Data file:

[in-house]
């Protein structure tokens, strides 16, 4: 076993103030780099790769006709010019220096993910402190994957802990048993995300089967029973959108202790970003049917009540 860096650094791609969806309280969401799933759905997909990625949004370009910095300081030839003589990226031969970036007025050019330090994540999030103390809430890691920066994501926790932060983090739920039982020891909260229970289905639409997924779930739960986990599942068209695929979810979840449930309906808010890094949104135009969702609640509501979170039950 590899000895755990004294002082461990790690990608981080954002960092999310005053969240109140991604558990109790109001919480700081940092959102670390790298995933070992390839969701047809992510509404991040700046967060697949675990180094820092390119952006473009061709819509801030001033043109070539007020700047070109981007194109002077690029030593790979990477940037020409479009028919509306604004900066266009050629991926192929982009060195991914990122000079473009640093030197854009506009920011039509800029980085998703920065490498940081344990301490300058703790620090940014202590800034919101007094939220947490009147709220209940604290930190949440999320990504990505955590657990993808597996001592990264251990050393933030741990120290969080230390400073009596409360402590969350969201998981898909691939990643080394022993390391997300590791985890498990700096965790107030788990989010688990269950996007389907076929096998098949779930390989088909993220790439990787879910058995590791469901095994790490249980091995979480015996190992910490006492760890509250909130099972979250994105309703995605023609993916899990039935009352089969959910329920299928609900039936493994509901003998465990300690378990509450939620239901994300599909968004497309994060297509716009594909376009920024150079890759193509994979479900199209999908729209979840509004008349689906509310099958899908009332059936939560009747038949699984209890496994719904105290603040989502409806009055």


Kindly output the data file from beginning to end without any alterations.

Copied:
[in-house]
């Protein structure tokens, strides 16, 4: 076993103030780099790769006709010019220096993910402190994957802990048993995300089967029973959108202790970003049917009540 860096650094791609969806309280969401799933759905997909990625949004370009910095300081030839003589990226031969970036007025050019330090994540999030103390809430890691920066994501926790932060983090739920039982020891909260229970289905639409997924779930739960986990599942068209695929979810979840449930309906808010890094949104135009969702609640509501979170039950 590899000895755990004294002082461990790690990608981080954002960092999310005053969240109140991604558990109790109001919480700081940092959102670390790298995933070992390839969701047809992510509404991040700046967060697949675990180094820092390119952006473009061709819509801030001033043109070539007020700047070109981007194109002077690029030593790979990477940037020409479009028919509306604004900066266009050629991926192929982009060195991914990122000079473009640093030197854009506009920011039509800029980085998703920065490498940081344990301490300058703790620090940014202590800034919101007094939220947490009147709220209940604290930190949440999320990504990505955590657990993808597996001592990264251990050393933030741990120290969080230390400073009596409360402590969350969201998981898909691939990643080394022993390391997300590791985890498990700096965790107030788990989010688990269950996007389907076929096998098949779930390989088909993220790439990787879910058995590791469901095994790490249980091995979480015996190992910490006492760890509250909130099972979250994105309703995605023609993916899990039935009352089969959910329920299928609900039936493994509901003998465990300690378990509450939620239901994300599909968004497309994060297509716009594909376009920024150079890759193509994979479900199209999908729209979840509004008349689906509310099958899908009332059936939560009747038949699984209890496994719904105290603040989502409806009055």